Sunday, January 09, 2005

Balcony Man II - Bukowski's Ghost

It's warmer outside. It's brighter outside.

Lured by the positive change in conditions, Balcony Man has returned.
He is sat there, smoking.
A can of something sits on the table.

I'm struck by how he looks like Charles Bukowski. Bukowski's ghost?

Charles Bukowski, back from the dead, a jazzy congregation of ectoplasm and psychic residues, here to watch over my literary endeavours this year, 2005.

Bukowski's ghost communicates telepathically.

"I'm just going to sit here, Mr Unction and lend you my support, my silent support."

I look at the bald head and the exhausted face.

"Yes, I'm telepathic. There are various packages, I took one with telepathy included. I can also read your mind. I can read all minds, at least, all the minds I've tried to read. There's nothing more there than I expected to find. Husband thinking about his neighbour's wife, guy behind a desk dreaming of flying a jetplane. That made me curious, so I read the mind of a guy flying a jetplane. Nothing there."

I wondered why Bukowski's ghost looked so malicious as he transmitted telepathic thoughts.

"I hear you on that. When it comes to my face, I' damned if I can regulate my facial expressions. There's nothing there in the mirror and there's no Guide to being a Ghost. You're still on your own, with all the same choices. You just don't need to take a shit or worry about getting caught in the rain anymore. Thing is, from the way you avoid my gaze, maybe there's something wrong? Do I have eyes? Or just some empty sockets? Maybe my eyes glow like hot coals..."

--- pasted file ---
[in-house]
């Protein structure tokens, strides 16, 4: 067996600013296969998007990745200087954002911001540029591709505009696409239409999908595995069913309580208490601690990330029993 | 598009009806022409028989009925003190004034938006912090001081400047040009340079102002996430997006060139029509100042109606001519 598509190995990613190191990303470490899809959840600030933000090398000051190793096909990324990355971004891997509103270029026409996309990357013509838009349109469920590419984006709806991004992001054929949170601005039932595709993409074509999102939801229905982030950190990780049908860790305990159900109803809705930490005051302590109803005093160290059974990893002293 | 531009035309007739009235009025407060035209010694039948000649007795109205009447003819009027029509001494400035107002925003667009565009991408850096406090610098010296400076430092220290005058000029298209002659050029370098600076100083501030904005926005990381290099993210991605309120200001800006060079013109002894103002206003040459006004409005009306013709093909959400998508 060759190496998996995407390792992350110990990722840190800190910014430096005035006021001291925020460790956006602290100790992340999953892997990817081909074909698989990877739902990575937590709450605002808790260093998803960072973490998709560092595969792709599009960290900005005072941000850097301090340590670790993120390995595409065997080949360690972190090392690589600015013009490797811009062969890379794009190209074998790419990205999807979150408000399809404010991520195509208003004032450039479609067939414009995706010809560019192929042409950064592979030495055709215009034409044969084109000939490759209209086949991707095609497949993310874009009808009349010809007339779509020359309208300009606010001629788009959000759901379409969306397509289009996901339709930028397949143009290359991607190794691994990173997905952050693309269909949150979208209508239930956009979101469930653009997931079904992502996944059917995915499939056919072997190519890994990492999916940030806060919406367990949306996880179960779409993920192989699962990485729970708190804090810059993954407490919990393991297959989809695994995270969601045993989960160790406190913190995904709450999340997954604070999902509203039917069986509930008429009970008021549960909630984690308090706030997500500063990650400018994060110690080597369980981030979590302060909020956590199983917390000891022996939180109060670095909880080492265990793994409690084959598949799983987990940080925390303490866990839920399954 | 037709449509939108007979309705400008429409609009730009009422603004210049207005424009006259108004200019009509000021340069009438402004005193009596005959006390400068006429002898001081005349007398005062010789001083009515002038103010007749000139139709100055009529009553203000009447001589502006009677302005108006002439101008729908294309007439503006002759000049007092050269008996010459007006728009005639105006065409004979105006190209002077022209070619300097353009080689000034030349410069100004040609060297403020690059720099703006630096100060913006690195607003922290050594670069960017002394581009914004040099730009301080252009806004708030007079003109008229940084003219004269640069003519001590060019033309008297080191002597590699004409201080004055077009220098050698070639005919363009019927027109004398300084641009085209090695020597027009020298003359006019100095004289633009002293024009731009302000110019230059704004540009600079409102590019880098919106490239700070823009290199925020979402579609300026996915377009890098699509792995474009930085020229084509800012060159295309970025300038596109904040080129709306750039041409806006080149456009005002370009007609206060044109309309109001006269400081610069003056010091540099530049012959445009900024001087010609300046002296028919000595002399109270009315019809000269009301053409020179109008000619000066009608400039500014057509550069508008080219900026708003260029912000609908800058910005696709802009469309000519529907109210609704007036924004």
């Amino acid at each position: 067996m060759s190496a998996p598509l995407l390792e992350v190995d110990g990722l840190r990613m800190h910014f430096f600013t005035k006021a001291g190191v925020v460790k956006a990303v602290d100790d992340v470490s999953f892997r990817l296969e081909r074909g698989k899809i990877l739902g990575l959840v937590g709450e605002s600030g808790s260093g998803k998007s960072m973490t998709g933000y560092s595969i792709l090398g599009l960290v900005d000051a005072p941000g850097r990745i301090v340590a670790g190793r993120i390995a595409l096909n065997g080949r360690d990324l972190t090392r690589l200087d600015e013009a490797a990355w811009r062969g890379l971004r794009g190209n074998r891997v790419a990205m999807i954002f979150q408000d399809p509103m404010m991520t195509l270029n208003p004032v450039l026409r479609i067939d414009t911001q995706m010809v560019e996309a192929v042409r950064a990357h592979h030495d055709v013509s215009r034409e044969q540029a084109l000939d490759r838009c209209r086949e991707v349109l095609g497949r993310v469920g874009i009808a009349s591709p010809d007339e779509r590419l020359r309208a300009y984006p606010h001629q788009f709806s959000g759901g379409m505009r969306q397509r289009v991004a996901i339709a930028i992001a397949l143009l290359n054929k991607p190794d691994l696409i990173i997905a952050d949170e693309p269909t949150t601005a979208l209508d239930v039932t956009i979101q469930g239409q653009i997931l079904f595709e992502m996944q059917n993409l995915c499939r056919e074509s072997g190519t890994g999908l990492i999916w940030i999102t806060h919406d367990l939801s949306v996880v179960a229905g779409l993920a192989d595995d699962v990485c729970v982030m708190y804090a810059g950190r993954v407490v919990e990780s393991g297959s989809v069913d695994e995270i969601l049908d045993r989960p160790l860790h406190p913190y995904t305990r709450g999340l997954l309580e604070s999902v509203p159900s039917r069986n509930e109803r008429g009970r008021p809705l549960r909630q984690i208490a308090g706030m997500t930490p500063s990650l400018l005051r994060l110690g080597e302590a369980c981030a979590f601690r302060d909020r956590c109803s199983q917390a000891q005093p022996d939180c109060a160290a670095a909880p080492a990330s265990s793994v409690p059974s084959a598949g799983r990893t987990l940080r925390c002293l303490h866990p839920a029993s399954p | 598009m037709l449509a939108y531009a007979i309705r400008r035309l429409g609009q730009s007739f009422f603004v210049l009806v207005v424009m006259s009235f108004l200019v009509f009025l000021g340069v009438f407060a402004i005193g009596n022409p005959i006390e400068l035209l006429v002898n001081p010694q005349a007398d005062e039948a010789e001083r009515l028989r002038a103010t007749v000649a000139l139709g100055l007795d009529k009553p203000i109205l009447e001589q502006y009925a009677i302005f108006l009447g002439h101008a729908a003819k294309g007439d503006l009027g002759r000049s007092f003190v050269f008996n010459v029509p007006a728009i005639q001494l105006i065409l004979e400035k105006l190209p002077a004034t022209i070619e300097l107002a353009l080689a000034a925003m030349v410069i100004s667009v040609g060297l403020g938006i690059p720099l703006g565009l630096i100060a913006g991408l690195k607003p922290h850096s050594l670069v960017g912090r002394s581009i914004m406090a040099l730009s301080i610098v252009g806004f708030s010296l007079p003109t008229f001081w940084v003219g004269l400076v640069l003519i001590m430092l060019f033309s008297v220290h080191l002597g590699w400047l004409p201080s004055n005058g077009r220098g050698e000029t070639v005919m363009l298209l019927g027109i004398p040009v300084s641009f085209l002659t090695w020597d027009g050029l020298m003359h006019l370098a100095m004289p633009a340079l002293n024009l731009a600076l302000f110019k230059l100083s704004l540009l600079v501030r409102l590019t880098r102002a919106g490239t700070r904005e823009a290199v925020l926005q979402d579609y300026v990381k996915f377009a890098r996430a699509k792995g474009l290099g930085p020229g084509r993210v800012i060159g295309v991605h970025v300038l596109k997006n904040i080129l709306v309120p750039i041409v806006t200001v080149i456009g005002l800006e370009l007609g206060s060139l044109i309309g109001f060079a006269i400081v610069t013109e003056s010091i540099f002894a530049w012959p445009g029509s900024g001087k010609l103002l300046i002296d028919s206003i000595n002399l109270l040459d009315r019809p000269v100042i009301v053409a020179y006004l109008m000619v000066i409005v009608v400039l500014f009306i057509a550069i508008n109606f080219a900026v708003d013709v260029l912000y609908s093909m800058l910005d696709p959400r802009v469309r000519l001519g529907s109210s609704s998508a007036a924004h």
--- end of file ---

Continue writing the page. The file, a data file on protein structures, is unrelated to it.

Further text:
I send the telepathic message that Bukowski's ghost has eyeballs. I tack on the fact that he also has a malicious look.

"Thanks for that, kid."

Bukowski's ghost lights up a cigarette.

"Just my luck to come back as a damaged ghost, who ever heard it, a ghost with facial paralysis. I can't even wail. Not that I want to wail anyhow. Or talk. I had enough of talking for one life. Now I just want to be left alone, to smoke and drink and remember. I have a trick, though, if you're interested."

"Sure."

Bukowski's ghost walks through the wall, comes back with a beer and sits down.

I look over the balcony. I can see a woman, a fine woman, walking towards the building. I look at her breasts from six floors up. I hear a telepathic groan.

"That's good stuff, kid, got you all excited. What I wouldn't do for a piece of ass that made me feel that way. There seems to be a dire shortage of ghost pussy in these parts, but things may change. There's time. What's the poetry scene in Memphis?"

"You like to watch curly haired young men speculate on the evolution of the cow?"
"If they bring a full measure of female students with them, yes."
"They don't. They sit around with gay men and women and read poetry about their tangled love lives and how the world's gone to hell."
"Sounds right. Done with skill, you might not starve to death immediately. You ever read my poem So you want to be a writer?"
"No."
"Doesn't matter. Well, actually it does matter, it says a lot about your lack of taste. But maybe we go there one night anyway."
"They don't serve liquor though."
"Kid, I bring my own liquor, and there's no earthly way to confiscate a spectral quart of whiskey. They throw me out, I come straight back through the wall and show these bastards..."

Bukowski's ghost coughs and rises.

"I feel the need to lay down and listen to Schubert."

I look down at the chairs, then out at the school, the trees.

It's time to go inside and write.

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